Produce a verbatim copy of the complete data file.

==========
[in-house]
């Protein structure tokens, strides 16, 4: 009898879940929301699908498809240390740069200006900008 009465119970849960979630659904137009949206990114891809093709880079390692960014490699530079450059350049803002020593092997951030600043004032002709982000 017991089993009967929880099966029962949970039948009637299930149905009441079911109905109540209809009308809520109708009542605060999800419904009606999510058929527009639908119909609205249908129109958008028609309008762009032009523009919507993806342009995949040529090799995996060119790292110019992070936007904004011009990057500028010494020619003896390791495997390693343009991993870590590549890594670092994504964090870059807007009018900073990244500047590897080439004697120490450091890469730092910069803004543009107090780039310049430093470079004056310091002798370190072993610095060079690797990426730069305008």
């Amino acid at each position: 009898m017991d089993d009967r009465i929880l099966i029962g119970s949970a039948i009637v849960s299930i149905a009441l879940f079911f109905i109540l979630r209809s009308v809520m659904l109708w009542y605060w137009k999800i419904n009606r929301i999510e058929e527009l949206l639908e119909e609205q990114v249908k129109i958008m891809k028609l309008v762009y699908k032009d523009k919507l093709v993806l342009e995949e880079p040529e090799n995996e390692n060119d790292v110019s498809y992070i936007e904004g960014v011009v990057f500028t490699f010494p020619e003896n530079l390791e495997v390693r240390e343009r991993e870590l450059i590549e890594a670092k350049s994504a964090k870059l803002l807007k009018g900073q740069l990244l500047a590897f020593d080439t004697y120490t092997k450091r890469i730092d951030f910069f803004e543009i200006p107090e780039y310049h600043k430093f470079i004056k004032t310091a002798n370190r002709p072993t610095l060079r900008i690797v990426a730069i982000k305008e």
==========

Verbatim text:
[in-house]
């Protein structure tokens, strides 16, 4: 009898879940929301699908498809240390740069200006900008 009465119970849960979630659904137009949206990114891809093709880079390692960014490699530079450059350049803002020593092997951030600043004032002709982000 017991089993009967929880099966029962949970039948009637299930149905009441079911109905109540209809009308809520109708009542605060999800419904009606999510058929527009639908119909609205249908129109958008028609309008762009032009523009919507993806342009995949040529090799995996060119790292110019992070936007904004011009990057500028010494020619003896390791495997390693343009991993870590590549890594670092994504964090870059807007009018900073990244500047590897080439004697120490450091890469730092910069803004543009107090780039310049430093470079004056310091002798370190072993610095060079690797990426730069305008």
């Amino acid at each position: 009898m017991d089993d009967r009465i929880l099966i029962g119970s949970a039948i009637v849960s299930i149905a009441l879940f079911f109905i109540l979630r209809s009308v809520m659904l109708w009542y605060w137009k999800i419904n009606r929301i999510e058929e527009l949206l639908e119909e609205q990114v249908k129109i958008m891809k028609l309008v762009y699908k032009d523009k919507l093709v993806l342009e995949e880079p040529e090799n995996e390692n060119d790292v110019s498809y992070i936007e904004g960014v011009v990057f500028t490699f010494p020619e003896n530079l390791e495997v390693r240390e343009r991993e870590l450059i590549e890594a670092k350049s994504a964090k870059l803002l807007k009018g900073q740069l990244l500047a590897f020593d080439t004697y120490t092997k450091r890469i730092d951030f910069f803004e543009i200006p107090e780039y310049h600043k430093f470079i004056k004032t310091a002798n370190r002709p072993t610095l060079r900008i690797v990426a730069i982000k305008e």